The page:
Mississippi v. Johnson

71 U.S. (4 Wall.) 475 (1867)



The Congress is the legislative department of the government; the President is the executive department. Neither can be restrained in its action by the judicial department; though the acts of both, when performed, are, in proper cases, subject to its cognizance. 


A motion was made, some days since, in behalf of the State of Mississippi, for leave to file a bill in the name of the State, praying this court perpetually to enjoin and restrain Andrew Johnson, President of the United States, and E. O. C. Ord, general commanding in the District of Mississippi and Arkansas, from executing, or in any manner carrying out, certain acts of Congress therein named. The Attorney-General objected to the leave asked for, upon the ground that no bill which makes a President a defendant, and seeks an injunction against him to restrain the performance of his duties as President, should be allowed to be filed in this court.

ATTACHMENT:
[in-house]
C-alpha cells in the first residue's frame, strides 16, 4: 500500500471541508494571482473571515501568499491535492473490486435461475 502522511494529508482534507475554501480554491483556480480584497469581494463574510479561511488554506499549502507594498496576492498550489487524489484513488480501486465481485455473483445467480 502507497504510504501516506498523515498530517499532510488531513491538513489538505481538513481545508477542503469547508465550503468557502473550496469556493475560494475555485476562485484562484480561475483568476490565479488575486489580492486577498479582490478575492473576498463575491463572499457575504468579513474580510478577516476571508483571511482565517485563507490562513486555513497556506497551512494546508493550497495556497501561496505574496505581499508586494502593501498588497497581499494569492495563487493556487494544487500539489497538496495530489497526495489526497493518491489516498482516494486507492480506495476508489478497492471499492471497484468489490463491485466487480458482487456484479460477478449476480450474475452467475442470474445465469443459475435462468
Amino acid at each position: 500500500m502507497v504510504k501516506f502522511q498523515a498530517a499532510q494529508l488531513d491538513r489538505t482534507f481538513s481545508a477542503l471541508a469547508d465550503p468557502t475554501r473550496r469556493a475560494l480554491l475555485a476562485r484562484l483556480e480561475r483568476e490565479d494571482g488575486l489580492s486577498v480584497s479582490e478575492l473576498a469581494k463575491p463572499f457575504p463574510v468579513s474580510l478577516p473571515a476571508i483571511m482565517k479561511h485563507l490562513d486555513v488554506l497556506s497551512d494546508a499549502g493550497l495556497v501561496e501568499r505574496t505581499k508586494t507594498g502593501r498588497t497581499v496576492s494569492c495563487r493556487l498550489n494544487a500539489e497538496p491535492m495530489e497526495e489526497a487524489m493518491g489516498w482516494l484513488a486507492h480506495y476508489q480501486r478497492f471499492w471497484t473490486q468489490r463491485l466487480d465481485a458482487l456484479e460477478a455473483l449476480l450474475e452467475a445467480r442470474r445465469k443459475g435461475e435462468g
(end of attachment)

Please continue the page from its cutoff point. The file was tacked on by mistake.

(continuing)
Can the President be restrained by injunction from carrying into effect an act of Congress alleged to be unconstitutional?




It is true that a State may file an original bill in this court. And it may be true, in some cases, that such a bill may be filed against the United States. But we are fully satisfied that this court has no jurisdiction of a bill to enjoin the President in the performance of his official duties; and that no such bill ought to be received by us.

It has been suggested that the bill contains a prayer that, if the relief sought cannot be had against Andrew Johnson, as President, it may be granted against Andrew Johnson as a citizen of Tennessee. But it is plain that relief as against the execution of an act of Congress by Andrew Johnson, is relief against its execution by the President. A bill praying an injunction against the execution of an act of Congress by the incumbent of the presidential office cannot be received, whether it describes him as President or as a citizen of a State

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